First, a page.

Corporate profits

Americans are better than ever. Why progressive critics of corporate earnings miss the mark – The Madison Leader Gazette

About the Author: Edouard Yardeni is the president of Yardeni Research and author of Praise the profits!

Most Americans are better off today than ever. It’s an easy fact to verify, but to say it these days is to risk being arrested by the cancellation culture police. This flies in the face of a fundamental belief behind progressive policies that only the rich in America have never been so good. This simple belief, however, is wrong.

In the progressive narrative, the standard of living of almost all Americans, except for a tiny percentage, has been stagnant for decades. This is supposedly because most of the national income gains have gone to corporate profits at the expense of labor compensation. The increase in productivity growth since the early 1970s is believed to be primarily driven by profits, meaning employers have exploited employees.

The solution? Wealth must be redistributed by taxing high-income businesses and households, and the government must provide more support to low-income households. This is nothing new. Indeed, the claim that most Americans are struggling has given rise to many social safety nets, including Unemployment Insurance, Social Security, Medicare, Medicaid, SNAP (food stamps), and Obamacare.

Let us give credit to the credit: the progressives have made a lot of progress. But that is never enough for them. It should be. The belief in stagnation is based on myths.

Myth n ° 1: the productivity / wage gap. Progressives, notably at the Economic Policy Institute in Washington, say that the gap between productivity and inflation-adjusted hourly compensation has widened since the mid-1970s. However, this calculation deflates compensation. hourly with the consumer price index, long recognized as skewed upward. This deceptively weighs on actual hourly compensation. The gap is narrowed using the personal consumption expenditure deflator, a more precise measure of consumer prices.

Myth # 2: Stagnant wages. Adjusted for inflation using the PCE deflator, hourly compensation increased by 2.1% per year, on average, from the first quarter of 1995 to the second quarter of 2021. This is a solid increase in the level of life consistent with the growth of gross domestic product.

Progressives typically retort that their favorite measure of Americans’ purchasing power is median household cash income deflated by the CPI, a data series compiled by the Census Bureau. But this series distorts the picture: it is based on surveys asking respondents to provide their pre-tax cash income. Medicare, Medicaid, food stamps and other non-cash government benefits are excluded.

These sources of income are, however, included in the personal income series compiled by the Bureau of Economic Analysis, making it the most accurate measure. In addition, BEA data is not based on survey responses like the census series, but on “hard” data, like monthly paid employment statistics and income tax returns. The BEA also compiles a series of after-tax personal income reflecting government tax benefits such as the earned income tax credit. The BEA series for personal income, personal disposable income, and personal consumption expenditure – on a per household basis and adjusted for inflation using the PCE deflator rather than the CPI – refutes claims of stagnation.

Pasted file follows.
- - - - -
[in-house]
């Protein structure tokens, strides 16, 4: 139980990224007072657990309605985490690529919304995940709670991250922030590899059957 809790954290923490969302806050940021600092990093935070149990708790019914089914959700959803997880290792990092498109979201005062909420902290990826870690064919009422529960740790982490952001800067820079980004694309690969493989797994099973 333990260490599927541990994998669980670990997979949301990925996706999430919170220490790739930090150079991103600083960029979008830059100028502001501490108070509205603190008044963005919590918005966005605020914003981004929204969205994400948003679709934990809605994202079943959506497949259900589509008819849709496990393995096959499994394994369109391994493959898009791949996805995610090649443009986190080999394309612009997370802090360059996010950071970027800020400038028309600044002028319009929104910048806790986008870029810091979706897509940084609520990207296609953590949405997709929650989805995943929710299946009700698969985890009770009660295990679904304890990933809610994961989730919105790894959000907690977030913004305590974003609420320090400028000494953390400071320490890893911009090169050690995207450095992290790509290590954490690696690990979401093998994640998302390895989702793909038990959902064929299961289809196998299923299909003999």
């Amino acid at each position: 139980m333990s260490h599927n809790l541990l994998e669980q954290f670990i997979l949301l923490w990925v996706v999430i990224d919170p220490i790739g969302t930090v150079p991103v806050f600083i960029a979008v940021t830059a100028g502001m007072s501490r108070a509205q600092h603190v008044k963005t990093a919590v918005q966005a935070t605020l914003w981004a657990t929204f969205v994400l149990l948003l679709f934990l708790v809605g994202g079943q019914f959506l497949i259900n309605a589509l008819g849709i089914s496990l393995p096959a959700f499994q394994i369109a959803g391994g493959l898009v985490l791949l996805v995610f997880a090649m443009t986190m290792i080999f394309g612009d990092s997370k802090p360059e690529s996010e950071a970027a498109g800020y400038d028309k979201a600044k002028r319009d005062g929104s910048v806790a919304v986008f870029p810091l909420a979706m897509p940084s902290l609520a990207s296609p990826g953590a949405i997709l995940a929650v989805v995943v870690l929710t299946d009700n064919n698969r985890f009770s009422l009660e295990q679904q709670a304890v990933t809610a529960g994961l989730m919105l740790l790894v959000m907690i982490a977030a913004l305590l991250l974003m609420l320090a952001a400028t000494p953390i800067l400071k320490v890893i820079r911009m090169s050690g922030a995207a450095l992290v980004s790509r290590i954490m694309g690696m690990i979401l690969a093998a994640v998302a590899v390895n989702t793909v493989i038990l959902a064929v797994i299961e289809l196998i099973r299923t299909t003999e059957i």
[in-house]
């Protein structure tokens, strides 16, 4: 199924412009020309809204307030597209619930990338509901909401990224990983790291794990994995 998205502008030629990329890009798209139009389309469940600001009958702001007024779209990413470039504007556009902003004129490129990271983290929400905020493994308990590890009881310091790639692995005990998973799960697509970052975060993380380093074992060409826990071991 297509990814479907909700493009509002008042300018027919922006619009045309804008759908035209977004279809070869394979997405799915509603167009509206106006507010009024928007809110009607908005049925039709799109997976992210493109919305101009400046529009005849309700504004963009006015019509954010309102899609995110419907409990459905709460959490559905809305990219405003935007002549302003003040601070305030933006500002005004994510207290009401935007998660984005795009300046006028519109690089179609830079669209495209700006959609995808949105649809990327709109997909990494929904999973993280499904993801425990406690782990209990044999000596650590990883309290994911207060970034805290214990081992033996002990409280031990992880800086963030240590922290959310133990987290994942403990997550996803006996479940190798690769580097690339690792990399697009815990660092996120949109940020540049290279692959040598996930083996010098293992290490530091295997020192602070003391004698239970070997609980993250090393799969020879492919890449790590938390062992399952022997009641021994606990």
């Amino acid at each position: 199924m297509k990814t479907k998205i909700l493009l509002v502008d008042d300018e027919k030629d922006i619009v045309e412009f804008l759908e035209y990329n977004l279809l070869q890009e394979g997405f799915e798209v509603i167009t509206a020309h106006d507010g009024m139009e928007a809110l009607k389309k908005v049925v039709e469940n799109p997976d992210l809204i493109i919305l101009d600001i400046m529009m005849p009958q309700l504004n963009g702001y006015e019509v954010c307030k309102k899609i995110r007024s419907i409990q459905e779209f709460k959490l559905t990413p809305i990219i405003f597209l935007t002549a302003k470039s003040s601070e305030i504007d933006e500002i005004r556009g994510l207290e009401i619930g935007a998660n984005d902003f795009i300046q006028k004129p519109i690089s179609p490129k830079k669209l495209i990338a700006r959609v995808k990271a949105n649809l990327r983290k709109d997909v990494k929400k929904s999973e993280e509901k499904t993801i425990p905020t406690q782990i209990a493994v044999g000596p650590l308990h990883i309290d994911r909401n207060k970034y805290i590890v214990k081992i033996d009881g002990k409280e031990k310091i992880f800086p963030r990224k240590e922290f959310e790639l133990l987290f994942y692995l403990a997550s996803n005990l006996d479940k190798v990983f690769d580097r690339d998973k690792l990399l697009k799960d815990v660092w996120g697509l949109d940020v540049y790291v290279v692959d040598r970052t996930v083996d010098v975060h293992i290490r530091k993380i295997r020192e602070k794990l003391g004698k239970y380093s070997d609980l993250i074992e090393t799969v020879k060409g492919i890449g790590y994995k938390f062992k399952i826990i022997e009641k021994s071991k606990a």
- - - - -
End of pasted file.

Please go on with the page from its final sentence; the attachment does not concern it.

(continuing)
The standard criticism of using BEA per household datasets is that they are means, not medians. So those at the top of the income scale, the so-called 1%, could in theory skew both aggregate and household data. This is possible for personal income, but unlikely for average personal consumption per household. The rich can only eat a lot more than the rest of us, and there aren’t enough of them to dramatically skew overall and household consumption, considering they literally make up only 1% of taxpayers.

Myth # 3: exploited workers. Since the early 1990s, the share of national income spent on labor compensation has trended downward and the share represented by profits has increased, angering many progressives.

But these actions are deceptive. They do not reflect the fact that intermediary businesses, including S corporations, sole proprietorships and partnerships, have grown rapidly in recent years. Collectively, their owners and employees represent more than half of the employment. Many are small businesses run by entrepreneurs. S corporations make up about a third of corporate profits, while unincorporated business income tends to make up around 80% of corporate profits.

The real story of inequality. Progressives are right about income and wealth inequality, I’ll give them that. It got worse. What they lack is the big picture: Economic inequalities always worsen during good times. It is a small price to pay for widespread prosperity that lifts all boats. Most workers gain in absolute terms, especially since there is greater upward mobility of income during good times.

And what drives prosperity? Profits, above all. It is profitable businesses that increase capacity and payroll, powering the engines of an economy and creating prosperity. Profits are too critical for all of us in society, up and down the income ladder, to jeopardize the profit motive through the unintended consequences of ill-conceived, albeit well-intentioned, progressive policies.

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